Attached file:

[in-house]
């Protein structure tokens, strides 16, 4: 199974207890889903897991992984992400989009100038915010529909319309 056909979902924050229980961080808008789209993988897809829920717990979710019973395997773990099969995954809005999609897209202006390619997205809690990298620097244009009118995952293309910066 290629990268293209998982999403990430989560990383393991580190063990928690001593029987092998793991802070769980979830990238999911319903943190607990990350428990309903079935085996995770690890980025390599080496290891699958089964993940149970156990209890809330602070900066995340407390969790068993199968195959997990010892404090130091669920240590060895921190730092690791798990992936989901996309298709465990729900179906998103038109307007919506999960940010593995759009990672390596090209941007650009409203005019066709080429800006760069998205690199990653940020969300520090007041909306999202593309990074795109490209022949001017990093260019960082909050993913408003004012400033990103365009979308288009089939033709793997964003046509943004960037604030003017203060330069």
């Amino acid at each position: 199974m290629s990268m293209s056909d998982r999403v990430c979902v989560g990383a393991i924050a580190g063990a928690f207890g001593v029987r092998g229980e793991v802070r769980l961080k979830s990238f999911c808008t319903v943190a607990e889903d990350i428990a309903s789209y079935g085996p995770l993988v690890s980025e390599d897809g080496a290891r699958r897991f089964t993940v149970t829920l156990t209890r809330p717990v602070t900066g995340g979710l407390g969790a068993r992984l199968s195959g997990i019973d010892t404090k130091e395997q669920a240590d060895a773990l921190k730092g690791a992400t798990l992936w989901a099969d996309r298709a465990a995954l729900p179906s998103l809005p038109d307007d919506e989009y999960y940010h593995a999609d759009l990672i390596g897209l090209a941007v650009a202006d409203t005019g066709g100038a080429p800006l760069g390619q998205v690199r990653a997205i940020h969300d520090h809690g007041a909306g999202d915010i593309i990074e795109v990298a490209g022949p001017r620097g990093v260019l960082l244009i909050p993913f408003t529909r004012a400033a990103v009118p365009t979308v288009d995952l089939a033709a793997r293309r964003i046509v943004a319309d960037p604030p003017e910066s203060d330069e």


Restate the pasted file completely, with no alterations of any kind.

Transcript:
[in-house]
């Protein structure tokens, strides 16, 4: 199974207890889903897991992984992400989009100038915010529909319309 056909979902924050229980961080808008789209993988897809829920717990979710019973395997773990099969995954809005999609897209202006390619997205809690990298620097244009009118995952293309910066 290629990268293209998982999403990430989560990383393991580190063990928690001593029987092998793991802070769980979830990238999911319903943190607990990350428990309903079935085996995770690890980025390599080496290891699958089964993940149970156990209890809330602070900066995340407390969790068993199968195959997990010892404090130091669920240590060895921190730092690791798990992936989901996309298709465990729900179906998103038109307007919506999960940010593995759009990672390596090209941007650009409203005019066709080429800006760069998205690199990653940020969300520090007041909306999202593309990074795109490209022949001017990093260019960082909050993913408003004012400033990103365009979308288009089939033709793997964003046509943004960037604030003017203060330069």
């Amino acid at each position: 199974m290629s990268m293209s056909d998982r999403v990430c979902v989560g990383a393991i924050a580190g063990a928690f207890g001593v029987r092998g229980e793991v802070r769980l961080k979830s990238f999911c808008t319903v943190a607990e889903d990350i428990a309903s789209y079935g085996p995770l993988v690890s980025e390599d897809g080496a290891r699958r897991f089964t993940v149970t829920l156990t209890r809330p717990v602070t900066g995340g979710l407390g969790a068993r992984l199968s195959g997990i019973d010892t404090k130091e395997q669920a240590d060895a773990l921190k730092g690791a992400t798990l992936w989901a099969d996309r298709a465990a995954l729900p179906s998103l809005p038109d307007d919506e989009y999960y940010h593995a999609d759009l990672i390596g897209l090209a941007v650009a202006d409203t005019g066709g100038a080429p800006l760069g390619q998205v690199r990653a997205i940020h969300d520090h809690g007041a909306g999202d915010i593309i990074e795109v990298a490209g022949p001017r620097g990093v260019l960082l244009i909050p993913f408003t529909r004012a400033a990103v009118p365009t979308v288009d995952l089939a033709a793997r293309r964003i046509v943004a319309d960037p604030p003017e910066s203060d330069e």